2020-2021 G3 Scapegoat Carbon Splitboard

Andrew Forward reviews the G3 Carbon Scapegoat Splitboard for Blister Gear Review.
G3 Carbon Scapegoat Splitboard, 16/17 Graphic

2020-2021 G3 Scapegoat Carbon Splitboard

Board: 2020/21 G3 Scapegoat Carbon Splitboard 162 cm

Sizes (cm): 158 / 162 / 166

Stated Sidecut Radius : 8m

Camber: Powder Rocker ( Camber underfoot with early rise rocker)

Core: Poplar and Paulownia

Stated Features:

  • Carbon stealth construction with nylon topsheet
  • Triaxial glass and Biaxial stitched carbon fiber laminates
  • Premium ABS/TPU sidewall for impact resistance and power transfer
  • Stealth Razor Edge profile reduces mass
  • 360 degree wrap around alloy steel edges – corrosion resistant
  • Full thickness base. P-Tex 2000 Electra.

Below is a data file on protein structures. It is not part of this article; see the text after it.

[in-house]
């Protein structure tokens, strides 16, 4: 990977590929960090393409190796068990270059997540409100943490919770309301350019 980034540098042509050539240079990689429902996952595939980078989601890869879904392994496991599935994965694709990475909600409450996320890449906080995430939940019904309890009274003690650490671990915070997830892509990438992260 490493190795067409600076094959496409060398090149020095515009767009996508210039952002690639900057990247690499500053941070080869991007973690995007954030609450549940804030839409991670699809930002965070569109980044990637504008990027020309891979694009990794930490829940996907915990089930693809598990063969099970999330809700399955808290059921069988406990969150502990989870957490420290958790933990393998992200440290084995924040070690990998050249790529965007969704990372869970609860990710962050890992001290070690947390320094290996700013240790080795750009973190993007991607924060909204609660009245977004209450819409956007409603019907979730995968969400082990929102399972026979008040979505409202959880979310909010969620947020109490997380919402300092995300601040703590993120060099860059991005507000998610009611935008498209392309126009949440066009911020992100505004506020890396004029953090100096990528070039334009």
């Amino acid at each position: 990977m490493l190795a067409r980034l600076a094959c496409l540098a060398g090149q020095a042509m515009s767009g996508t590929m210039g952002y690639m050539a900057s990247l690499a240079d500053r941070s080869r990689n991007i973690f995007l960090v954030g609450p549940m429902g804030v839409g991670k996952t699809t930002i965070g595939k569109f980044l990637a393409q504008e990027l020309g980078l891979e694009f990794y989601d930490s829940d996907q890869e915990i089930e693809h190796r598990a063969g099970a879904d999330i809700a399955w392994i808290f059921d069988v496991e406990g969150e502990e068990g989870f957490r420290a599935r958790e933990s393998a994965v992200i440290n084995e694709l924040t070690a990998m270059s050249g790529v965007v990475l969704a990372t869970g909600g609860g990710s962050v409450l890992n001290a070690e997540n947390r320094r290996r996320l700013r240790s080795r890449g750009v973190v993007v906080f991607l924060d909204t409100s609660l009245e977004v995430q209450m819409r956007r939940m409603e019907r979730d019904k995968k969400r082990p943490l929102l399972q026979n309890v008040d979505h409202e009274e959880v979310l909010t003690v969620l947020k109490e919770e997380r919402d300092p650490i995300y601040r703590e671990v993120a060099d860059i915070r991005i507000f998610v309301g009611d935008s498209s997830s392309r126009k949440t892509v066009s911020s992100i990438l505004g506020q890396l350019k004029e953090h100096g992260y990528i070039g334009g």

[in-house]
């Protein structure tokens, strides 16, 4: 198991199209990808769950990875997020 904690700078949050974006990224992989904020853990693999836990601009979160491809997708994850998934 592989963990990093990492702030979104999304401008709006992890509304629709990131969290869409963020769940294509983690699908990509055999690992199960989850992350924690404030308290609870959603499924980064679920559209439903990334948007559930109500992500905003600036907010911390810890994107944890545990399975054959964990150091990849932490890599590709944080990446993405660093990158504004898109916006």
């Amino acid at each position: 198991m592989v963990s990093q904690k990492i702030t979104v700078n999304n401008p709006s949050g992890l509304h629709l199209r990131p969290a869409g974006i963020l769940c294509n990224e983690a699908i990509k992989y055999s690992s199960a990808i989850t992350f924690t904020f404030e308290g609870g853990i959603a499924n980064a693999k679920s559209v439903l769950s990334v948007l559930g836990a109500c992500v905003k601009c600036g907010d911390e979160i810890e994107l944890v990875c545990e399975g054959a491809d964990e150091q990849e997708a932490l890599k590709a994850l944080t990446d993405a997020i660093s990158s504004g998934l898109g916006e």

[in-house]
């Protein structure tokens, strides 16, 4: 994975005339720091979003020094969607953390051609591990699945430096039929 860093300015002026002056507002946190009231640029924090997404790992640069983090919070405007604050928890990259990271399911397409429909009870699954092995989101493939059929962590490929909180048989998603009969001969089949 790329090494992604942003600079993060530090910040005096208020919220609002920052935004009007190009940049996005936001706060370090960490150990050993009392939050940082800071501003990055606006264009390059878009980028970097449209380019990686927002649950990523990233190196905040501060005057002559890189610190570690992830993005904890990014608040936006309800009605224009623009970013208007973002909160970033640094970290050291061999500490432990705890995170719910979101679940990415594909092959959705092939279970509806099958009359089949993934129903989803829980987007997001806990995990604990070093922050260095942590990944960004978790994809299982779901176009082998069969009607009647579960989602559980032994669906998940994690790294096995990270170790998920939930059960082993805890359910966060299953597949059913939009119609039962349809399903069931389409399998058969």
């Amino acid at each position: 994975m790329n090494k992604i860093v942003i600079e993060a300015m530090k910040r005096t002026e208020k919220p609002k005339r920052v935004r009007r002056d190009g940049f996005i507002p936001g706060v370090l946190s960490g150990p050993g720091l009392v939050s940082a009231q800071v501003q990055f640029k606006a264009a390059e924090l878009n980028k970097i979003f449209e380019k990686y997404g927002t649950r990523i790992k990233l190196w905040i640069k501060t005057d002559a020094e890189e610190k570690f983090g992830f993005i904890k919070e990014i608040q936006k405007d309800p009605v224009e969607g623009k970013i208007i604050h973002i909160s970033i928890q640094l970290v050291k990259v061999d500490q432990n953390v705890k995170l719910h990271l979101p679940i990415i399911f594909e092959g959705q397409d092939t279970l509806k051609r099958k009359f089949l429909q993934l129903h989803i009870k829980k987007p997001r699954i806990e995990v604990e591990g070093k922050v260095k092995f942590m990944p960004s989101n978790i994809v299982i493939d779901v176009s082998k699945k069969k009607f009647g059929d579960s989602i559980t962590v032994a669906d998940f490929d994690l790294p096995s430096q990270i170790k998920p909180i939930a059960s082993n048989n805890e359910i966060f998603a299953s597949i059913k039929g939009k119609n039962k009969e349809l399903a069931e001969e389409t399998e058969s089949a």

Pre mounted with Voile clips

Stated Weight: 3.05 kg / 6 lb 11 oz

Blister’s Measured Weight: 2.98 kg / 6 lb 9 oz

MSRP: $849.00

Binding / Boots: Karakoram Prime Carbon binding, Spark Blaze LT binding / Deeluxe Independent BC Boot, Fitwell Backcountry Boot

Test Locations: Thompson Pass backcountry, Chugach Mountains, AK

Days Tested: 30+

[Note: Our review was conducted on the 16/17 Scapegoat Carbon Splitboard, which was not changed for 17/18, 18/19, 19/20, or 20/21, apart from graphics.]


G3, a well established backcountry ski producer, first entered the splitboarding realm in 2013 / 2014, blending their ski technology, materials and construction into lightweight splitboards. Since their entry into the splitboarding market, G3 has offered 2 splitboards: The powder-specific, directional Scapegoat, and all-mountain, directional Blacksheep. The Scapegoat is their pinnacle powder board with a light weight, tapered powder shape and impressive construction similar to their skis.